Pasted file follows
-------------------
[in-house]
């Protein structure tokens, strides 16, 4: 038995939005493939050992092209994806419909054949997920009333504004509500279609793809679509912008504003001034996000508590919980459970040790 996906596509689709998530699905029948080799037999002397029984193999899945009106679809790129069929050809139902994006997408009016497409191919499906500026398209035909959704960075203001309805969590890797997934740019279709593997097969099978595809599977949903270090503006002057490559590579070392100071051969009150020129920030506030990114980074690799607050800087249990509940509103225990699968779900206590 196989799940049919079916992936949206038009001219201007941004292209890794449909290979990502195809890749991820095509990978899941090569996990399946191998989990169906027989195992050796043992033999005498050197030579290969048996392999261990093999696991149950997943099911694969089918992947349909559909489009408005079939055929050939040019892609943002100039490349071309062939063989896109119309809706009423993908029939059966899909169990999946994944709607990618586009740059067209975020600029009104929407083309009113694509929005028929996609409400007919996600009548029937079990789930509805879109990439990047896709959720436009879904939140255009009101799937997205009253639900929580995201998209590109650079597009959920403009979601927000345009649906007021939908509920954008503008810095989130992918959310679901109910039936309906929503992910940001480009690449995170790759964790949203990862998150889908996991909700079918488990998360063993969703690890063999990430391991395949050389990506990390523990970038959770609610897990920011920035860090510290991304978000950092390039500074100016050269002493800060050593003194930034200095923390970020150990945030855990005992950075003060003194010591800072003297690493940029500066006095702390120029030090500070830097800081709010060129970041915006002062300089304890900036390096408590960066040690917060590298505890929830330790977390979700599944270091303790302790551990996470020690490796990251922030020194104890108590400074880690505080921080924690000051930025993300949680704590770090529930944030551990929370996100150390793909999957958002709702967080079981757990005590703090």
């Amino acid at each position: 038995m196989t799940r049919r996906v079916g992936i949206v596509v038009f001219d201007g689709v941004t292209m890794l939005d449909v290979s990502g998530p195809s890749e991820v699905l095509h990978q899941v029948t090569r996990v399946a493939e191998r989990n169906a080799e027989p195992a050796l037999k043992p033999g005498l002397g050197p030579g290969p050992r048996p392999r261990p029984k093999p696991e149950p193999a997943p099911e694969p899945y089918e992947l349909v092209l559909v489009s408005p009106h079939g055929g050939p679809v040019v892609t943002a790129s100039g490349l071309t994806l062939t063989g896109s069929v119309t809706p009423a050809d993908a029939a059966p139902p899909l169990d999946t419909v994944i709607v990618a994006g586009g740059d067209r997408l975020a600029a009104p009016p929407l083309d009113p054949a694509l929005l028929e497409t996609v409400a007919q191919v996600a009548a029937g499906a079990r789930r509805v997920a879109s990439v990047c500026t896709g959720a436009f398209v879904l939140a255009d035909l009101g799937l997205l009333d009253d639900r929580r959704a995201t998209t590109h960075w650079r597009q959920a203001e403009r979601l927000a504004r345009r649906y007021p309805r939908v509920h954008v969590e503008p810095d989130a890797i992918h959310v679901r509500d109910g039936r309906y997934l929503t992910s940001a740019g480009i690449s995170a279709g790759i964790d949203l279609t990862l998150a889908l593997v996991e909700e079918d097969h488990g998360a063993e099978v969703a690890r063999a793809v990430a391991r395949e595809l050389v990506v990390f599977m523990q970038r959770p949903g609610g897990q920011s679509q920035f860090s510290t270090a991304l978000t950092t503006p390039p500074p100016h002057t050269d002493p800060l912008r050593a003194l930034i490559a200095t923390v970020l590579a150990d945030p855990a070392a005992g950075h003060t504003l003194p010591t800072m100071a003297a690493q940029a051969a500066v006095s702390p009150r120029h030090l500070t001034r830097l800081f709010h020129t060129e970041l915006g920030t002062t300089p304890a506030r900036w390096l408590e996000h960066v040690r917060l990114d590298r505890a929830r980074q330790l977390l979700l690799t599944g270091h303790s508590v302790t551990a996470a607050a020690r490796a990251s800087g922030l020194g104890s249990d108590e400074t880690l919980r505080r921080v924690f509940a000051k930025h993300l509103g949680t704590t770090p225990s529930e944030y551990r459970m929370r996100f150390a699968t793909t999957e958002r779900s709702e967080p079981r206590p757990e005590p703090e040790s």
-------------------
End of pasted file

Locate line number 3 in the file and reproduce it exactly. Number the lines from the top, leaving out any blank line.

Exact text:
């Amino acid at each position: 038995m196989t799940r049919r996906v079916g992936i949206v596509v038009f001219d201007g689709v941004t292209m890794l939005d449909v290979s990502g998530p195809s890749e991820v699905l095509h990978q899941v029948t090569r996990v399946a493939e191998r989990n169906a080799e027989p195992a050796l037999k043992p033999g005498l002397g050197p030579g290969p050992r048996p392999r261990p029984k093999p696991e149950p193999a997943p099911e694969p899945y089918e992947l349909v092209l559909v489009s408005p009106h079939g055929g050939p679809v040019v892609t943002a790129s100039g490349l071309t994806l062939t063989g896109s069929v119309t809706p009423a050809d993908a029939a059966p139902p899909l169990d999946t419909v994944i709607v990618a994006g586009g740059d067209r997408l975020a600029a009104p009016p929407l083309d009113p054949a694509l929005l028929e497409t996609v409400a007919q191919v996600a009548a029937g499906a079990r789930r509805v997920a879109s990439v990047c500026t896709g959720a436009f398209v879904l939140a255009d035909l009101g799937l997205l009333d009253d639900r929580r959704a995201t998209t590109h960075w650079r597009q959920a203001e403009r979601l927000a504004r345009r649906y007021p309805r939908v509920h954008v969590e503008p810095d989130a890797i992918h959310v679901r509500d109910g039936r309906y997934l929503t992910s940001a740019g480009i690449s995170a279709g790759i964790d949203l279609t990862l998150a889908l593997v996991e909700e079918d097969h488990g998360a063993e099978v969703a690890r063999a793809v990430a391991r395949e595809l050389v990506v990390f599977m523990q970038r959770p949903g609610g897990q920011s679509q920035f860090s510290t270090a991304l978000t950092t503006p390039p500074p100016h002057t050269d002493p800060l912008r050593a003194l930034i490559a200095t923390v970020l590579a150990d945030p855990a070392a005992g950075h003060t504003l003194p010591t800072m100071a003297a690493q940029a051969a500066v006095s702390p009150r120029h030090l500070t001034r830097l800081f709010h020129t060129e970041l915006g920030t002062t300089p304890a506030r900036w390096l408590e996000h960066v040690r917060l990114d590298r505890a929830r980074q330790l977390l979700l690799t599944g270091h303790s508590v302790t551990a996470a607050a020690r490796a990251s800087g922030l020194g104890s249990d108590e400074t880690l919980r505080r921080v924690f509940a000051k930025h993300l509103g949680t704590t770090p225990s529930e944030y551990r459970m929370r996100f150390a699968t793909t999957e958002r779900s709702e967080p079981r206590p757990e005590p703090e040790s």